Although the international humanitarian system is more effective than ever, poverty, climate change and other challenges are leaving multitudes vulnerable to the devastating impacts of war and natural disaster, according to the UN humanitarian coordination office OCHA.Speaking at the seventh annual Global Humanitarian Policy Forum, organized by OCHA, Ms. Mohammed spotlighted that Yemen remains on the brink of famine, Ebola is resurgent in the Democratic Republic of the Congo and “some two billion people still lack safe drinking water – more than a quarter of the world.”“Global hunger has increased for a third consecutive year,” she continued. “Almost one-in-nine people suffer from hunger.” Noting that some 132 million people, mostly women and girls, will need aid and protection in 42 countries around the world, she commended generous donors and humanitarian workers, but stated: “We should be trying to prevent these crises from happening in the first place, rather than helping people to survive them once they erupt.”“We need political solutions; and we need to invest in sustainable development to resolve and prevent crises – of all kinds”, maintained the deputy UN chief.Under the theme “Solutions for Humanity: Creating opportunities for those furthest behind”, the forum is assessing the current humanitarian landscape to identify concrete approaches to challenges, such as compliance, financing and humanitarian-development collaboration.Ms. Mohammed called the 2030 Agenda for Sustainable Development “our blueprint” for long-term investment in resilient States and “our best tool” to prevent and overcome existing crises.She reminded everyone that the sustainable development goals (SDGs) represent a universal commitment to tackle root causes of crises, often generated by struggles over resources, issues of inequality and exclusion, unmet aspirations, and ethnic and religious divisions.According to Ms. Mohammed, children suffer the most in humanitarian crises, saying that in countries affected by emergencies, they often lose their homes, family members, friends, and sense of security and normal routine. “But without access to education, they are also at risk of losing their futures,” she added.,Pointing out that 60 per cent of preventable maternal deaths occur in crisis zones, and that girls are more than twice as likely as boys to be out of school there, she maintained that “implementing the SDGs is first and foremost about saving and improving the lives of people and preventing suffering.”“We also need to walk the talk by investing in women’s participation and gender equality,” she continued, highlighting that this effectively bolsters humanitarian aid programmes,,By the end of 2017 68.5 million people were forcibly displaced, from 59.5 million in 2014. Food insecurity escalated from 108 million in 2016 to an estimated 124 million. The average humanitarian appeal lasted seven years compared to four in 2005.,“Yet less than two per cent of our humanitarian aid goes to meeting this goal,” she lamented. “This must change.” She also cited the recent UN-World Bank study, Pathways for Peace, which estimated that conflict prevention could save some $34 billion in economic damage, annually.The deputy chief encouraged everyone present to think about innovative solutions and partnerships that could help address the challenges “that hinder our ability to prevent and exit existing crises while we continue to save lives and to do this at scale.”“Those furthest behind need and deserve opportunities and hope of a better future,” she concluded.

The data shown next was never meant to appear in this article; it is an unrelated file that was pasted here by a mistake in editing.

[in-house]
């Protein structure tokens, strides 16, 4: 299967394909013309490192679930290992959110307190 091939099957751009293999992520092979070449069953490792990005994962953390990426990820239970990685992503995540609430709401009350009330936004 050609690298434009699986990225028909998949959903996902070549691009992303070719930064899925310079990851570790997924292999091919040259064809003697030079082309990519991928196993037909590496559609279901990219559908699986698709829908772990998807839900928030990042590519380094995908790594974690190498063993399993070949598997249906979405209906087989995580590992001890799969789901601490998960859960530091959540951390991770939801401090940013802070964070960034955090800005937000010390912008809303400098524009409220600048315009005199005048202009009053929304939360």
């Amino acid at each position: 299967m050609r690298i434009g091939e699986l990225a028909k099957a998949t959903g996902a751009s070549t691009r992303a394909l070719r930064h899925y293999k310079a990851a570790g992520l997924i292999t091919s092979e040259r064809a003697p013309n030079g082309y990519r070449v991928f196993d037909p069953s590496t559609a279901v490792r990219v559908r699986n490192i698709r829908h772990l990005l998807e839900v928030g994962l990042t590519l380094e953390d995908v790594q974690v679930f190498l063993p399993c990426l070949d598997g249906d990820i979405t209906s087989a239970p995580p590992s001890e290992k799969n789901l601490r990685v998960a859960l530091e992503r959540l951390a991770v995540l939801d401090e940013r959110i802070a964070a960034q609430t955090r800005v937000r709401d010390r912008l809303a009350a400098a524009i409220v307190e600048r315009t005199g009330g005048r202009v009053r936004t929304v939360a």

Share this:Click to share on Twitter (Opens in new window)Click to share on Facebook (Opens in new window)RelatedU.S. Russia in outright conflictOctober 13, 2016In “World”US-Russian spat over bombers landing in VenezuelaDecember 11, 2018In “World”Putin sworn in for fourth term as Russia presidentMay 7, 2018In “World” Russian President Vladimir Putin said the accusation was a pretext for the US to leave the treaty (EPA image)BBC– Russia will develop missiles banned under a Cold War agreement if the US exits the pact, President Vladimir Putin has warned.His comments follow Nato’s accusation on Tuesday that Russia has already broken the Intermediate-range Nuclear Forces (INF) Treaty.Signed in 1987 by the US and USSR, it banned both countries’ use of all short and medium-range missiles.But Mr Putin says the accusation is a pretext for the US to leave the pact.In televised comments, the Russian leader said many other countries had developed weapons banned under the INF treaty.“Now it seems our American partners believe that the situation has changed so much that [they] must also have such a weapon,” he said.“What’s our response? It’s simple – in that case we will also do this.”US President Donald Trump has previously said the country would leave the treaty because of Russian actions.Analysts say Russia sees the weapons as a cheaper alternative to conventional forces.What has Nato said?On Tuesday, the Western military alliance formally accused Russia of breaking the treaty.“Allies have concluded that Russia has developed and fielded a missile system, the 9M729, which violates the INF Treaty and poses significant risks to Euro-Atlantic security,” the Nato foreign ministers’ statement read.The statement said the member nations “strongly support” the US claim that Russia is in breach of the pact, and called on Moscow to “return urgently to full and verifiable compliance”.Speaking after the release of Nato’s statement, US Secretary of State Mike Pompeo said Russia had 60 days to return to compliance with the treaty, after which time the US would suspend its own compliance.“During this 60 days we will still not test or produce or deploy any systems, and we’ll see what happens during this 60-day period,” he said.Russia has repeatedly denied breaking the Cold War treaty.In 2014, then US President Barack Obama accused Russia of breaching the INF Treaty after it allegedly tested a ground-launched cruise missile.He reportedly chose not to withdraw from the treaty under pressure from European leaders, who said such a move could restart an arms race.The last time the US withdrew from a major arms treaty was in 2002, when President George W Bush pulled the US out of the Anti-Ballistic Missile Treaty, which banned weapons designed to counter ballistic nuclear missiles.His administration’s move to set up a missile shield in Europe alarmed the Kremlin, and was scrapped by the Obama administration in 2009. It was replaced by a modified defence system in 2016.